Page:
Routines and Self-Care

TulipTreeElm House Blog, tuliptree2 Comments

By Lauren: Lunch is coming to an end at Elm House. Children are sitting and chatting companionably; laughing at each others jokes and talking about what will be happening after lunch. RT looks to me, “Umm, I think I’m done.” “Okay”, I respond, “Don’t forget to clear your plate!” He laughs, “Oh yeah!” and begins to take his plate to our compost bin, dumping the remnants of his lunch and placing it on our lunch tray. Other children begin to finish their food. Sometimes with prompting, sometimes without, each child makes their way to the compost bin, cleaning up after themselves before selecting a book to read until the bathroom is available.

 

 

 

 

 

 

 

 

 

 

 

 

 

 

This is a routine that the children are very familiar with. And, as we all know, routines are the foundation of positive experiences in early childhood. Children feel most secure when their lives are predictable. With well known routines in place, children feel safe to explore the world.

Aside from providing a sense of security found through routine, cleaning up their own plate after a meal is a very important lesson in self-care. Self-care is an important task in toddler-hood. As children become aware of themselves as individuals, they are constantly looking for ways to assert their independence. By giving them a way to care for themselves, we provide the opportunity for independence and a chance to build self-confidence. Simple, achievable tasks, such as clearing your own plate, pave the way for an understanding that doing things for yourself feels good. And, let’s be honest, we all benefit from having children take a little responsibility for themselves.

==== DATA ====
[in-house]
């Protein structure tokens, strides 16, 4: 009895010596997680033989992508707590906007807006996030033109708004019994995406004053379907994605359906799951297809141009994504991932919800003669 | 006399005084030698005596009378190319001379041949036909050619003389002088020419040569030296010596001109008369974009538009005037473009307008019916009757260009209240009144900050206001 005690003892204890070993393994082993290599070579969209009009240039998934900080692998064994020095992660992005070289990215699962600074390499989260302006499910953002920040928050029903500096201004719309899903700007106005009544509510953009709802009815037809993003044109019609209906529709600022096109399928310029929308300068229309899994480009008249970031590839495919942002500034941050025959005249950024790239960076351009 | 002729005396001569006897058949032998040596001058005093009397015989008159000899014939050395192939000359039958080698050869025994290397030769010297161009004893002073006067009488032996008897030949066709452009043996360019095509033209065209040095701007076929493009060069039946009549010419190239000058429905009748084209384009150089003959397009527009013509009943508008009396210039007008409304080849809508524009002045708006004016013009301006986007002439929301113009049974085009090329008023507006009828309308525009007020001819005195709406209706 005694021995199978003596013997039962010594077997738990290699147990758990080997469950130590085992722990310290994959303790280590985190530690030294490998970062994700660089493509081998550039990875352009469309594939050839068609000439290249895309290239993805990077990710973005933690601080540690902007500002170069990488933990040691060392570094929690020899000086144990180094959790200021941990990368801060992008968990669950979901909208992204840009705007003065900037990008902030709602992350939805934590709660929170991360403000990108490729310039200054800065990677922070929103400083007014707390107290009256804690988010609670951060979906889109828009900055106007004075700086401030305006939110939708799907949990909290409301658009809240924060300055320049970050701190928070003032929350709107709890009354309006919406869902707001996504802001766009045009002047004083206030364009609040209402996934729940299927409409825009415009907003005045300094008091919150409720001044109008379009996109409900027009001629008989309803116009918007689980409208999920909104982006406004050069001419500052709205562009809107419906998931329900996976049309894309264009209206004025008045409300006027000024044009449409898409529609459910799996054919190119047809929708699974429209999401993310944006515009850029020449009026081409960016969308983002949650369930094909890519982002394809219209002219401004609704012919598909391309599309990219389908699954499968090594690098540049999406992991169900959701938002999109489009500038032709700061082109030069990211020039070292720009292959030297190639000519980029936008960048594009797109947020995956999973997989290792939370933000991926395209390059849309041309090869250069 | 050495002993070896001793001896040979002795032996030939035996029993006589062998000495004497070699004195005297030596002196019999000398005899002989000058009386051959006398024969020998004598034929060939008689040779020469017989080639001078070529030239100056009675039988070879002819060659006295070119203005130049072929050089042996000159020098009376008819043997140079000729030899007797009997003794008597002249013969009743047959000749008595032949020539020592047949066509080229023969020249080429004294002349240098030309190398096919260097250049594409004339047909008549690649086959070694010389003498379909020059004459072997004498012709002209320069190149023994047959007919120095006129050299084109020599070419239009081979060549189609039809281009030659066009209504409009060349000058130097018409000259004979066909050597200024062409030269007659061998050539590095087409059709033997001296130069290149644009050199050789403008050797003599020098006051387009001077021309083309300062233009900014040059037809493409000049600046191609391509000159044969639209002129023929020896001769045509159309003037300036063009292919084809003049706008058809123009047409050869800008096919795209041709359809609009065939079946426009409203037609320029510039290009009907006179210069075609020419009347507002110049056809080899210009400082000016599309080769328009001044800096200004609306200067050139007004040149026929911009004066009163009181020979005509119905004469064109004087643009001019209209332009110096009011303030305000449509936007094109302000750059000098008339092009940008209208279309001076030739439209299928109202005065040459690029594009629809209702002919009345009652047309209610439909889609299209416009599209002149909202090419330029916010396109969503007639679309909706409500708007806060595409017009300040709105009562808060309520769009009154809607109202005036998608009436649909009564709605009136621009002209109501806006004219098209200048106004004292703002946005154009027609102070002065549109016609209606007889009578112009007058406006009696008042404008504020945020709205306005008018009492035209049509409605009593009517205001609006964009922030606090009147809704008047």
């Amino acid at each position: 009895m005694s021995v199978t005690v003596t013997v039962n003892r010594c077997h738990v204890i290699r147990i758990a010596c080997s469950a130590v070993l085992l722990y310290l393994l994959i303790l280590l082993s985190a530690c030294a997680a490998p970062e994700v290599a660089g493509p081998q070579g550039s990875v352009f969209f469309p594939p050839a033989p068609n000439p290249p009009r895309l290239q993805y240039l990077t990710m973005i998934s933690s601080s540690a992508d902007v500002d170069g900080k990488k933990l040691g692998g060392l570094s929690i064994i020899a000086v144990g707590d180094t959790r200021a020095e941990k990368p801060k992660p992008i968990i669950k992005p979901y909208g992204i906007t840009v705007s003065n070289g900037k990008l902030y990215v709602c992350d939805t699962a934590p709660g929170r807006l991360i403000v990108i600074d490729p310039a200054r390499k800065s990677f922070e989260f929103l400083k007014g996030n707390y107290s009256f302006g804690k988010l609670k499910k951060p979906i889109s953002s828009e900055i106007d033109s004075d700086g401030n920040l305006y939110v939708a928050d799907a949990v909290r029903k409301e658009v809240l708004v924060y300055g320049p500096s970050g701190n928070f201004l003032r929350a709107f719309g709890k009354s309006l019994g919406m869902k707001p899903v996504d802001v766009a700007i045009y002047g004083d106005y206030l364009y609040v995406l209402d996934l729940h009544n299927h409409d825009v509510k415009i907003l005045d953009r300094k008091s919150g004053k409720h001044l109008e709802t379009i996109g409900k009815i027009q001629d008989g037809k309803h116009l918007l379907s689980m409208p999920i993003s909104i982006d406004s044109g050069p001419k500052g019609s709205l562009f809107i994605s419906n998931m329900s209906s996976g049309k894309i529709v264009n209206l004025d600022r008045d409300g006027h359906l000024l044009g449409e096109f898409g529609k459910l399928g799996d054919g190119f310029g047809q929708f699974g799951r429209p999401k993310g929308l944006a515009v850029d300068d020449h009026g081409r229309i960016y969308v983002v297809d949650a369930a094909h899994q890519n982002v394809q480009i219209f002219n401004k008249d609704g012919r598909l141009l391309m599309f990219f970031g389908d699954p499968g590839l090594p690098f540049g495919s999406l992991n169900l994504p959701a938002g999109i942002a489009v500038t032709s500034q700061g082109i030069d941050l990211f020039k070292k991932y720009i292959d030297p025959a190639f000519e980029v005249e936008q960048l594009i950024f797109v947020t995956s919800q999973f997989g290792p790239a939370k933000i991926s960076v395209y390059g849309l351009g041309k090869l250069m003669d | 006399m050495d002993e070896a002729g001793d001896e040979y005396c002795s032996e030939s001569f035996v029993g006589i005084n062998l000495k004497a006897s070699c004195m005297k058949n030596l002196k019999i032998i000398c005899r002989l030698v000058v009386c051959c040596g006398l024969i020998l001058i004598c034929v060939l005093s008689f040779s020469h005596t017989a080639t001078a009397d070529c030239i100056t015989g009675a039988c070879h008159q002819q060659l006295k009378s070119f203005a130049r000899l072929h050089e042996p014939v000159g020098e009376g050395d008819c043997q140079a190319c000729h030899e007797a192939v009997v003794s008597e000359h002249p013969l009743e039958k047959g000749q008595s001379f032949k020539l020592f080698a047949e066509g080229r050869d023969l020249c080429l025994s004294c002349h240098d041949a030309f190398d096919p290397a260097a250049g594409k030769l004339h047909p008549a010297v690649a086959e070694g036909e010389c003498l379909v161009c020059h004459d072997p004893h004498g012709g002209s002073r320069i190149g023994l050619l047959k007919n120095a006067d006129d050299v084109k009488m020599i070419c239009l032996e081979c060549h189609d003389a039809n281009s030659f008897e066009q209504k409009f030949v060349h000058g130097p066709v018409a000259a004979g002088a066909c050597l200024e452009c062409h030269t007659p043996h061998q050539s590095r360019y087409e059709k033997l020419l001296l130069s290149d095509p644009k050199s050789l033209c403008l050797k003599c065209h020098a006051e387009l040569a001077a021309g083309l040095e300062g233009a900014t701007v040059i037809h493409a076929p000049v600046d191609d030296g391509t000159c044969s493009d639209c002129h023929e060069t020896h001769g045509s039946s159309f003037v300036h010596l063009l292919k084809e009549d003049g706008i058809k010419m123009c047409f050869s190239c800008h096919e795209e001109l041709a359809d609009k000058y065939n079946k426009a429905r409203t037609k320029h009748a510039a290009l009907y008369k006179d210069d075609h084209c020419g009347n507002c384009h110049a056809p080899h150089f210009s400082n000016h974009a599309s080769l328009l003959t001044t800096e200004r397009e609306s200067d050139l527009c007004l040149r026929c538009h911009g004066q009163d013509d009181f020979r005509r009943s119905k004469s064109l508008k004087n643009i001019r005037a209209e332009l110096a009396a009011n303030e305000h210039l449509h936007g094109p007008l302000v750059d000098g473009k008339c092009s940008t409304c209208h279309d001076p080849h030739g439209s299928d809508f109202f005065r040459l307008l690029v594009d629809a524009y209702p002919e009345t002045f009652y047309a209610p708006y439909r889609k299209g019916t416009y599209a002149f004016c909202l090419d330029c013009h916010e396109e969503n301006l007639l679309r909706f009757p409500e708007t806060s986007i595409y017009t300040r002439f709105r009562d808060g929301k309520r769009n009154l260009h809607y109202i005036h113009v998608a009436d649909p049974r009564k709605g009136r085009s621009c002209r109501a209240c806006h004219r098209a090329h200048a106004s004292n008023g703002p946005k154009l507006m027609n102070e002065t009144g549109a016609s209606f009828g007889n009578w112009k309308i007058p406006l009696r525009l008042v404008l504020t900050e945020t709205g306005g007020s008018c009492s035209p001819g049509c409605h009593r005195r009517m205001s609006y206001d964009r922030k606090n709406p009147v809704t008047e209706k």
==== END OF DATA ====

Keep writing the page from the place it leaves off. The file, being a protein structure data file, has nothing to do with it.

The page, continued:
It’s my belief that giving children these tasks from an early age can pave the way for more competence and confidence in adulthood. Providing them with these opportunities to show that they are capable creates a sense of pride in self. This early sense of pride is also a major tenant in anti-bias curriculum. In an anti-bias classroom, our first task is to foster a sense of pride in the child’s own identity. What ways does your child seek independence at home? How can you foster their sense of pride and accomplishment by providing them with reasonable responsibilities?

2 Comments on “Routines and Self-Care”

  1. Makes me remember that I want to put up a coat rack in our entry way that is at toddler height so FBA can hang up his own things upon entering!

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